The Impact of Aviation Growth on Local Communities and Climate Change is being held on Wednesday, June 12 (7.30pm-9pm), at Lingfield and Dormansland Community Centre, High Street, Lingfield, Surrey RH7 6AB. If you would like to attend, you can email Liz at email@example.com or phone 01342 834282.
A four-strong Examining Authority will be considering more than 2,000 representations made in response to the bid to reopen the Manston airport site as a freight hub.
Following the Planning Inspectorate’s decision to consider RiverOak Strategic Partners’ case for reopening the airport through a Development Consent Order, the latest stage in one of the most contentious – and long-running – planning issues in Kent has drawn a predictably strong response.
If the panel determines that Manston should be regarded as a Nationally Significant Infrastructure Project, the Secretary of State for Transport can grant seizure of the site.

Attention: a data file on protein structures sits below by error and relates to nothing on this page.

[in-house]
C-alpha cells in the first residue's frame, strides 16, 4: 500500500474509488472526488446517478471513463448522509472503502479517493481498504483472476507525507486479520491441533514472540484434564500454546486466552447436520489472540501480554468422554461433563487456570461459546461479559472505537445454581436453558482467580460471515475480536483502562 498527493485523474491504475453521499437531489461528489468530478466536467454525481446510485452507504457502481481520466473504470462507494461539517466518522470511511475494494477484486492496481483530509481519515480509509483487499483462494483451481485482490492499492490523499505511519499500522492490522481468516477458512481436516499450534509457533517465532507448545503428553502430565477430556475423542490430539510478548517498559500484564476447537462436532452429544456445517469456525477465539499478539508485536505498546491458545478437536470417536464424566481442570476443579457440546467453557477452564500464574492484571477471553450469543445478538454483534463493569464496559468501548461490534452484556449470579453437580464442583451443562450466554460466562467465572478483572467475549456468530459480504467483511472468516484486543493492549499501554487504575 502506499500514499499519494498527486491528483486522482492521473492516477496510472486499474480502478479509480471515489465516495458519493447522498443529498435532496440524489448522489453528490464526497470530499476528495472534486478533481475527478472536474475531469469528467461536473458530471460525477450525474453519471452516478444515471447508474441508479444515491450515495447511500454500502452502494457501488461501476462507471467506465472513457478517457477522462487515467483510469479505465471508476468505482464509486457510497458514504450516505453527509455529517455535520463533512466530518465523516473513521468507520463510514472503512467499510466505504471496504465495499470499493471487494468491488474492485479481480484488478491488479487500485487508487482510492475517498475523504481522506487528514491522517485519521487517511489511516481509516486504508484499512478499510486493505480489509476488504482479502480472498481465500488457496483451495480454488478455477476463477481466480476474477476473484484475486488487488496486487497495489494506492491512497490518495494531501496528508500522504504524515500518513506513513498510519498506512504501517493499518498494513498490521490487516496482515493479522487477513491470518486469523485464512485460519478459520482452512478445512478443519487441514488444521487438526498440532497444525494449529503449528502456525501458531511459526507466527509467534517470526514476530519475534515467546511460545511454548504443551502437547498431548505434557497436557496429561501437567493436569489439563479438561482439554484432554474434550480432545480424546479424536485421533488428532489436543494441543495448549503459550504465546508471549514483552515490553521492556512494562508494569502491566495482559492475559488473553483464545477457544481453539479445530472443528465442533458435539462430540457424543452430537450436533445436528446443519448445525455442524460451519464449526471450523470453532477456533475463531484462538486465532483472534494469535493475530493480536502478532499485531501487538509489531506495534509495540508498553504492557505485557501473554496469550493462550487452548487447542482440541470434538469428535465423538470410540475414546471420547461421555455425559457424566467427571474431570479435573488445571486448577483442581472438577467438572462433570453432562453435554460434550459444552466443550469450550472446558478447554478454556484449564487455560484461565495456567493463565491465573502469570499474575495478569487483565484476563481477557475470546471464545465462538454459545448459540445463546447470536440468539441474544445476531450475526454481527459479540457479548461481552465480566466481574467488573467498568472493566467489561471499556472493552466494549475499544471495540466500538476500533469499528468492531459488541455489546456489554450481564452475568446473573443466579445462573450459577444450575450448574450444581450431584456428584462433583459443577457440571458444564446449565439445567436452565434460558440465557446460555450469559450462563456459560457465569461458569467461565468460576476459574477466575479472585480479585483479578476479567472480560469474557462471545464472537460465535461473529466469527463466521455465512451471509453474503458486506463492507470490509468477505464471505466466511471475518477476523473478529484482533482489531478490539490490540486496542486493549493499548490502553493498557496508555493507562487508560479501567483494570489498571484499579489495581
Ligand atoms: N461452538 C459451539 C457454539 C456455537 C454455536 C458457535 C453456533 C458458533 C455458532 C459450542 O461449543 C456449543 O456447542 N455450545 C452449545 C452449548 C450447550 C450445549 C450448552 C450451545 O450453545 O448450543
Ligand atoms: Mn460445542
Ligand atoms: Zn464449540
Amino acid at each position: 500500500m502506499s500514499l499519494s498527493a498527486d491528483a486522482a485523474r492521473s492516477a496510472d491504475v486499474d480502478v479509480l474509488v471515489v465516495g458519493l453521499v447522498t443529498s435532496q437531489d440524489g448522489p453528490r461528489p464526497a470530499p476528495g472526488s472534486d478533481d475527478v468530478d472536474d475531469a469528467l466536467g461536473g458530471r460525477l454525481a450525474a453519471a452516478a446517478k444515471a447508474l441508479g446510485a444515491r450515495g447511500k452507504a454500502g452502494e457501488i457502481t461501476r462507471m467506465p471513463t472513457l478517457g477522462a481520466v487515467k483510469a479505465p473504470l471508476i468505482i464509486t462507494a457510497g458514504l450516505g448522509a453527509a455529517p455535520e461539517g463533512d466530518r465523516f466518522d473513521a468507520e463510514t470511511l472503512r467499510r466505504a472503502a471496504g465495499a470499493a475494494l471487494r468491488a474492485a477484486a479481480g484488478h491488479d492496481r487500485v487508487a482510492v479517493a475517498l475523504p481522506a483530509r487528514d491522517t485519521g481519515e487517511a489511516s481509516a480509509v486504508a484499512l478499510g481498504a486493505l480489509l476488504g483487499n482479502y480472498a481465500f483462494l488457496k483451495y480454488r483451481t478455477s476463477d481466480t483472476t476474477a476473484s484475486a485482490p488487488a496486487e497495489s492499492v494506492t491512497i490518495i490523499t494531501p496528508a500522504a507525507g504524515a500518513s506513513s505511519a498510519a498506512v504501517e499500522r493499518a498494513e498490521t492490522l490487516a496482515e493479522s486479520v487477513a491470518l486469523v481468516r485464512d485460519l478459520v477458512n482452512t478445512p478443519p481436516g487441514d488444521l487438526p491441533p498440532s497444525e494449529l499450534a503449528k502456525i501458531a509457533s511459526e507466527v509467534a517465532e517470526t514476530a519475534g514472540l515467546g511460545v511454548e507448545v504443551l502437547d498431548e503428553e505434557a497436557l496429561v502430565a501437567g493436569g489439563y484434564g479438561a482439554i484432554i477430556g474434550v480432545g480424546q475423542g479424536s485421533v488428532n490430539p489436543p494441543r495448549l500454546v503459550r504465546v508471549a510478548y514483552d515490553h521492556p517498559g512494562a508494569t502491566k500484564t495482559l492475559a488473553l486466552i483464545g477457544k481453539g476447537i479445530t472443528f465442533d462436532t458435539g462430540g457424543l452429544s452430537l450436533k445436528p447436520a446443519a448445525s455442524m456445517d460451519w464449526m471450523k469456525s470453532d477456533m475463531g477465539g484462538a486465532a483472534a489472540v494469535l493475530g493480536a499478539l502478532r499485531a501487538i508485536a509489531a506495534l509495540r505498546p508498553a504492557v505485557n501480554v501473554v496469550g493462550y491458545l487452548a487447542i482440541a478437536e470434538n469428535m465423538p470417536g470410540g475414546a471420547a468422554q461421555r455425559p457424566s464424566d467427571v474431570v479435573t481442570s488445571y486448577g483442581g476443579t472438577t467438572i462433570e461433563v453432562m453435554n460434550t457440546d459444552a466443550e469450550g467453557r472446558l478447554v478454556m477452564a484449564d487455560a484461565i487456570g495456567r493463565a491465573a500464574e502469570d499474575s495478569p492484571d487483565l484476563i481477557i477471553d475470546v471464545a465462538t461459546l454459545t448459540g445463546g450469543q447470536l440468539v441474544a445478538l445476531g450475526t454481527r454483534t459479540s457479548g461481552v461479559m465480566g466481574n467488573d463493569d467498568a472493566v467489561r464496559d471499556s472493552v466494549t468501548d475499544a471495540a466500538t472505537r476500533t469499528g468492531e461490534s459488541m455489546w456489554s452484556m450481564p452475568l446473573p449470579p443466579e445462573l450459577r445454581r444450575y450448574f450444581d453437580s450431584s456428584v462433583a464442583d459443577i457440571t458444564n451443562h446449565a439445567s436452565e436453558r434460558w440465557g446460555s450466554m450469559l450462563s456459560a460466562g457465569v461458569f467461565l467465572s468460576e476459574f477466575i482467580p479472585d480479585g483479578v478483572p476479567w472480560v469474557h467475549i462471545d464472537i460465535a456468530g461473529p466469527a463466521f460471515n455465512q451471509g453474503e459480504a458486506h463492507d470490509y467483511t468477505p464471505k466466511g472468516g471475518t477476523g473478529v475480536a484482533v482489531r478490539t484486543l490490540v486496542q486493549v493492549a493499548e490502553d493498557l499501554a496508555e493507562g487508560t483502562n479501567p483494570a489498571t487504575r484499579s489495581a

One of the respondents is site owner Stone Hill Park Ltd, which has contrasting plans to build some 4,000 homes, business units and sporting facilities there.
Those who have registered with the Planning Inspectorate are known as Interested Parties and will be asked to a meeting, run and chaired by the Examining Authority.
This part of the process is expected to last about three months, after which the Planning Inspectorate has six months to carry out its examination.
Interested Parties will be asked to give further written details of their views during this time, while there might be public hearings.
When all that is concluded, within the next three months the Planning Inspectorate must prepare a report and recommendation for the Secretary of State, who then himself has three months to decide on the application.